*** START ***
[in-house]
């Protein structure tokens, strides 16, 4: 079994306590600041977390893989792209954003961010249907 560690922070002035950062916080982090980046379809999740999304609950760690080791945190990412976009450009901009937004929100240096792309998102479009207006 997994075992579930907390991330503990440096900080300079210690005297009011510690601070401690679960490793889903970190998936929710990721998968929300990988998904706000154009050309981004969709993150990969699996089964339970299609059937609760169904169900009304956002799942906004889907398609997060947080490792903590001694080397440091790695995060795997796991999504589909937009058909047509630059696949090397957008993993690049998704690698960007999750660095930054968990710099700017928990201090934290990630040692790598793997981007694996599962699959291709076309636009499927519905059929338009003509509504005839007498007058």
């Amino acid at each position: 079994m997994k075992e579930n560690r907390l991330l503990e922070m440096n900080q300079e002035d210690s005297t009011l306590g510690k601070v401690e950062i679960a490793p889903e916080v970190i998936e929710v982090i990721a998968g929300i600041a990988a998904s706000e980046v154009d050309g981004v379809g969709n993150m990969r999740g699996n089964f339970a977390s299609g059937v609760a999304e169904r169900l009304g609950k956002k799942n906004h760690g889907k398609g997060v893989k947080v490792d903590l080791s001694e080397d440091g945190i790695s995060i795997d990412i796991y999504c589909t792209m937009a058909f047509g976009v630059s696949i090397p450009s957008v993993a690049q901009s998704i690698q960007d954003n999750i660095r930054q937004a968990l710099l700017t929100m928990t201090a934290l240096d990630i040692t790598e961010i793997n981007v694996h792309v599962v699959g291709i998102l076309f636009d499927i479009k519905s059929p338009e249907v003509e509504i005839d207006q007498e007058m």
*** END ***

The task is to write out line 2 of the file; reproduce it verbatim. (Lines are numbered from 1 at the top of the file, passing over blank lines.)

């Protein structure tokens, strides 16, 4: 079994306590600041977390893989792209954003961010249907 560690922070002035950062916080982090980046379809999740999304609950760690080791945190990412976009450009901009937004929100240096792309998102479009207006 997994075992579930907390991330503990440096900080300079210690005297009011510690601070401690679960490793889903970190998936929710990721998968929300990988998904706000154009050309981004969709993150990969699996089964339970299609059937609760169904169900009304956002799942906004889907398609997060947080490792903590001694080397440091790695995060795997796991999504589909937009058909047509630059696949090397957008993993690049998704690698960007999750660095930054968990710099700017928990201090934290990630040692790598793997981007694996599962699959291709076309636009499927519905059929338009003509509504005839007498007058």